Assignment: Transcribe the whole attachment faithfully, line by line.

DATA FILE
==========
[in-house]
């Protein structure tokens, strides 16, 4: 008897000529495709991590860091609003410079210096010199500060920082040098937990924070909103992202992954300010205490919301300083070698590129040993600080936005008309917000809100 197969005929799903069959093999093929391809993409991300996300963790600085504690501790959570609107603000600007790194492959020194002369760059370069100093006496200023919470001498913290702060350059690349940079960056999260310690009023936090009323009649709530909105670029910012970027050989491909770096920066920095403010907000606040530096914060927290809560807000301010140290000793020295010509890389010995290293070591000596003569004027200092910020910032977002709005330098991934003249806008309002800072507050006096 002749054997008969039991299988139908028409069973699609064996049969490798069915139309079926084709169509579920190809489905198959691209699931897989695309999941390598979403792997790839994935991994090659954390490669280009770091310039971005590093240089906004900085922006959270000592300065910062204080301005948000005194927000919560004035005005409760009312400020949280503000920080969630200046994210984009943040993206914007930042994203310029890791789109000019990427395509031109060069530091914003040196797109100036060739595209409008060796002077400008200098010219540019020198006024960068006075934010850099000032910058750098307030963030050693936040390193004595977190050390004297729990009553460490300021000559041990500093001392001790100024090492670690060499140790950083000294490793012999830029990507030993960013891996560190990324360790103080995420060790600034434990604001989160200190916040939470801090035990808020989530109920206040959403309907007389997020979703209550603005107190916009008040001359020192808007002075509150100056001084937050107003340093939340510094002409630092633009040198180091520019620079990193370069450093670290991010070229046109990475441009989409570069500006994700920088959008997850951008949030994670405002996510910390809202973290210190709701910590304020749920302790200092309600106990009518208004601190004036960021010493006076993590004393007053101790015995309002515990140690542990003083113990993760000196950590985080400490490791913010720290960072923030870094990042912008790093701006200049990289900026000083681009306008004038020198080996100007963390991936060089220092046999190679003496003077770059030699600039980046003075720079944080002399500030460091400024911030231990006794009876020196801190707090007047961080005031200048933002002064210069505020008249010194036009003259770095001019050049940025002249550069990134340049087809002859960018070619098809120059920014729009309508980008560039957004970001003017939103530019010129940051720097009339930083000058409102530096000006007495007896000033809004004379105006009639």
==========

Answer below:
[in-house]
């Protein structure tokens, strides 16, 4: 008897000529495709991590860091609003410079210096010199500060920082040098937990924070909103992202992954300010205490919301300083070698590129040993600080936005008309917000809100 197969005929799903069959093999093929391809993409991300996300963790600085504690501790959570609107603000600007790194492959020194002369760059370069100093006496200023919470001498913290702060350059690349940079960056999260310690009023936090009323009649709530909105670029910012970027050989491909770096920066920095403010907000606040530096914060927290809560807000301010140290000793020295010509890389010995290293070591000596003569004027200092910020910032977002709005330098991934003249806008309002800072507050006096 002749054997008969039991299988139908028409069973699609064996049969490798069915139309079926084709169509579920190809489905198959691209699931897989695309999941390598979403792997790839994935991994090659954390490669280009770091310039971005590093240089906004900085922006959270000592300065910062204080301005948000005194927000919560004035005005409760009312400020949280503000920080969630200046994210984009943040993206914007930042994203310029890791789109000019990427395509031109060069530091914003040196797109100036060739595209409008060796002077400008200098010219540019020198006024960068006075934010850099000032910058750098307030963030050693936040390193004595977190050390004297729990009553460490300021000559041990500093001392001790100024090492670690060499140790950083000294490793012999830029990507030993960013891996560190990324360790103080995420060790600034434990604001989160200190916040939470801090035990808020989530109920206040959403309907007389997020979703209550603005107190916009008040001359020192808007002075509150100056001084937050107003340093939340510094002409630092633009040198180091520019620079990193370069450093670290991010070229046109990475441009989409570069500006994700920088959008997850951008949030994670405002996510910390809202973290210190709701910590304020749920302790200092309600106990009518208004601190004036960021010493006076993590004393007053101790015995309002515990140690542990003083113990993760000196950590985080400490490791913010720290960072923030870094990042912008790093701006200049990289900026000083681009306008004038020198080996100007963390991936060089220092046999190679003496003077770059030699600039980046003075720079944080002399500030460091400024911030231990006794009876020196801190707090007047961080005031200048933002002064210069505020008249010194036009003259770095001019050049940025002249550069990134340049087809002859960018070619098809120059920014729009309508980008560039957004970001003017939103530019010129940051720097009339930083000058409102530096000006007495007896000033809004004379105006009639």